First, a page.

Tuesday, March 17, 2009

Science controversies in the news

Some recent news items provide us with good opportunities to bring up in our classes important issues about how science is done and the interplay between culture and science.

In previous blog posts, I've chatted about how best to teach the scientific method:
Is the scientific method working?
Kevin Patton
The A&P Professor blog 11 Nov 2008
[My previous discussion of how the scientific method is understood and taught]
I think it is important to discuss mistakes and misunderstandings--and what mechanisms there are to correct them--to impart a full understanding of how science works in the real world. I also think it's important to recognize that our culture affects science--and how science affects our culture.

One of them is the recent lifting of a U.S. ban on embryonic stem cell research.

A few years ago, we in Missouri were asked to vote on a statewide proposition to permit embryonic stem cell research and to permit patient access to therapies using embryonic stem cell science. As the pros and cons were being debated across kitchen tables across the state, several threads on this topic appeared in the optional online forum in my A&P course. We'd been talking about stem cells, so this was an appropriate use of the forum.

The spontaneous debates involved questions that were researched and answered by other students. I watched, but stayed completely out of it. It turned out to be a "learning moment" for many as they increased their understanding of science and their understanding of how science and culture relate. And I think many of them came to understand themselves as individuals better.

So now may be a good time to discuss the recent change in federal government policy regarding stem cell research:
Obama to lift restrictions on embryonic stem cell research
Lisa Stein
Scientific American online 6 March 2009
[Summary article from the 60-second Science Blog includes hyperlinks to original sources and definitions]
Donor-Derived Brain Tumor Following Neural Stem Cell Transplantation in an Ataxia Telangiectasia Patient
Amariglio N, et al.
PLoS Medicine Vol. 6, No. 2, e29 doi:10.1371/journal.pmed.1000029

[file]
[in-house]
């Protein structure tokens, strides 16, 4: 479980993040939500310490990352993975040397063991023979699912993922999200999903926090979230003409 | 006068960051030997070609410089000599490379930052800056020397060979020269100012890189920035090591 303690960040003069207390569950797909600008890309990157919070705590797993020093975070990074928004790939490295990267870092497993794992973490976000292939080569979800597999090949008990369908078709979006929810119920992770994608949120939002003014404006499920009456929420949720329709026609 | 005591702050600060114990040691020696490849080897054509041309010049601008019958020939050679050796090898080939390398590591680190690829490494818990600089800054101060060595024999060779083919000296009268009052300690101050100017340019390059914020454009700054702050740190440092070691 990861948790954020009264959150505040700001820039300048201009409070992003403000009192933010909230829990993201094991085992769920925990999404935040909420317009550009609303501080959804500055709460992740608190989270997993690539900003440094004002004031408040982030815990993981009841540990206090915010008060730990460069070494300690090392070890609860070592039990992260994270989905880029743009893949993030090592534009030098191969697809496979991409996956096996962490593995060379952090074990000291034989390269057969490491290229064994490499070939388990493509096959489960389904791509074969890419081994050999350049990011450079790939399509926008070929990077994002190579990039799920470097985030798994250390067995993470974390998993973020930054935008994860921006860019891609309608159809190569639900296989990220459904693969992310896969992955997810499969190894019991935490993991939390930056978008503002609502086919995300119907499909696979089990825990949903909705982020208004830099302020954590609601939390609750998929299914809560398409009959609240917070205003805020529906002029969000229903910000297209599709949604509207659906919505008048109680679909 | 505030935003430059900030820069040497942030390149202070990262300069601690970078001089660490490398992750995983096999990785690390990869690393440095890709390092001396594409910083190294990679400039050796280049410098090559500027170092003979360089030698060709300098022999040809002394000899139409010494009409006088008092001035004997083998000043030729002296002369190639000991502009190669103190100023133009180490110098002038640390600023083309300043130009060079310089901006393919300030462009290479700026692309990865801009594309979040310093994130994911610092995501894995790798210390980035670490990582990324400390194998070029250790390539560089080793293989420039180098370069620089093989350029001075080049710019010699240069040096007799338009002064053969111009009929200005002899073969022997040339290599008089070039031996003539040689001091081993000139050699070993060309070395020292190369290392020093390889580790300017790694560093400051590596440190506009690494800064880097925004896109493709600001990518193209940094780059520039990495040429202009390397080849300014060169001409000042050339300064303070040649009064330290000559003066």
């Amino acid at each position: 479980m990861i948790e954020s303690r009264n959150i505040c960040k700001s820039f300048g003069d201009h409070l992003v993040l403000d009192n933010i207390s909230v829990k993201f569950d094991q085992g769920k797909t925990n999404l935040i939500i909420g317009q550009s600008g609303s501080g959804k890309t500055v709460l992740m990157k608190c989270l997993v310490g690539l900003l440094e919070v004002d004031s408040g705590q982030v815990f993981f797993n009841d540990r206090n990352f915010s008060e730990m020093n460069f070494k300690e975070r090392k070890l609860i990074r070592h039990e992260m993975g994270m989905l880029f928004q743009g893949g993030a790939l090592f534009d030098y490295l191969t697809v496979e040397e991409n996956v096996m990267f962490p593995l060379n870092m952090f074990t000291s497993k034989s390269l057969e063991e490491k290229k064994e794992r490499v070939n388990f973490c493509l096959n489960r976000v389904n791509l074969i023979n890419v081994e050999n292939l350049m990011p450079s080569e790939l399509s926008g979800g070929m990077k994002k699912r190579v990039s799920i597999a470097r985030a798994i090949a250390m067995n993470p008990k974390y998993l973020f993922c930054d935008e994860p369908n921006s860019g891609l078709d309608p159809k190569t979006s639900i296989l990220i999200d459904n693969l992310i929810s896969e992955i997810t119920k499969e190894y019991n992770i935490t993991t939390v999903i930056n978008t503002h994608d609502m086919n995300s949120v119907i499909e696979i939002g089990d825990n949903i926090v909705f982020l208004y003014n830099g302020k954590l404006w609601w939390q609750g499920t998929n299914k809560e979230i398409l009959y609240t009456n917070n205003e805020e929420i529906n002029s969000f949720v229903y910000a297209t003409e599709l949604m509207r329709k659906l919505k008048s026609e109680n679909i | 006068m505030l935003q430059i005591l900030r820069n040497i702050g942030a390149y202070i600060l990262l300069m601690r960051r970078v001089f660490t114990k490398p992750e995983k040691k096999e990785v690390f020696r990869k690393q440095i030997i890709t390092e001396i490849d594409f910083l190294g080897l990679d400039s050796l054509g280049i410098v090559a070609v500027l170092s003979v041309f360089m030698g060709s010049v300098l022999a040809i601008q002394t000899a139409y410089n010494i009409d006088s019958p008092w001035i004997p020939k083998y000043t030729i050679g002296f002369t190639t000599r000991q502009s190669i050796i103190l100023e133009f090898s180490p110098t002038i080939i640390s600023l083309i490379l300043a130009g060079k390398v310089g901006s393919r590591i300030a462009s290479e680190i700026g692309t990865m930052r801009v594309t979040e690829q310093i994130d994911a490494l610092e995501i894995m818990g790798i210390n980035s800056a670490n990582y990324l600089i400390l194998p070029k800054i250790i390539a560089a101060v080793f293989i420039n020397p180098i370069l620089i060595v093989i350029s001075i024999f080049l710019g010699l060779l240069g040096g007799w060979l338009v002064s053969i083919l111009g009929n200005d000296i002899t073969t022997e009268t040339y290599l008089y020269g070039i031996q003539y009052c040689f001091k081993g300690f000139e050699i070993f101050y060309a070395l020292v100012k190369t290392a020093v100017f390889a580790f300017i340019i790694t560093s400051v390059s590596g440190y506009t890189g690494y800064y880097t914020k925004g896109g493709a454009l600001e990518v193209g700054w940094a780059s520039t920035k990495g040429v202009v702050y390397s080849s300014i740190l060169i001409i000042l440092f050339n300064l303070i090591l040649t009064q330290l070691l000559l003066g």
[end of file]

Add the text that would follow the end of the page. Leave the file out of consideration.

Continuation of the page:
[Recent FREE research article illustrates one of the risks of using stem-cell therapies, a point often made during debates about stem cell research. The included Editor's Summary is a great tool for students and teachers. The summary includes links to good information about stem cell research.]

Here's a video summarizing issues regarding the recent change:

[The video player embedded here may not appear in your news feed or emailed newsletter. Go to The A&P Professor blog to access the video viewer. Go to The A&P Professor website to learn how to embed the video in your PowerPoint or webpage . . . or simply link to it from your own email or webpage.]

Some discussion starters:

  • What is stem cell research?
  • What are its potential benefits? Its potential risks?
  • What are the sources of embryonic stem cells? How do such sources relate to different cultural beliefs and positions?
  • How is science affected by culture? How is culture affected by science?

Another topic in the news lately involves anesthesiologist Scott Reuben, who faked at least 21 important research studies in pain management during orthopedic surgeries. His fictional studies may have impacted millions of patients worldwide.

A Medical Madoff: Anesthesiologist Faked Data in 21 Studies
Brendan Borrell
Scientific American online 10 March 2009
[Nice summary of the story, with links to sources and other information]

A Listing of the Twenty-One Fabricated Studies by Dr. Scott Reuben
Mike Adams
NaturalNews.com 16 March 2009

Here's a Real Audio clip about the controversy:
Medical Studies Allegedly Fabricated
Bob Oakes
WBUR (NPR affiliate) 11 March 2009

[Includes nice discussion of the bigger picture.]
Here's a video clip on the story:

[The video player embedded here may not appear in your news feed or emailed newsletter. Go to The A&P Professor blog to access the video viewer. Go to The A&P Professor website to learn how to embed the video in your PowerPoint or webpage . . . or simply link to it from your own email or webpage.]

Some discussion starters:

  • What are the possible effects of faking medical research?
  • What is currently done to prevent fake research from being published? Considering this case, is that enough?
  • Should the scientific method be changed?
  • What might be some motives a scientist has to fake research findings?

Tuesday, March 10, 2009

Getting a Clear View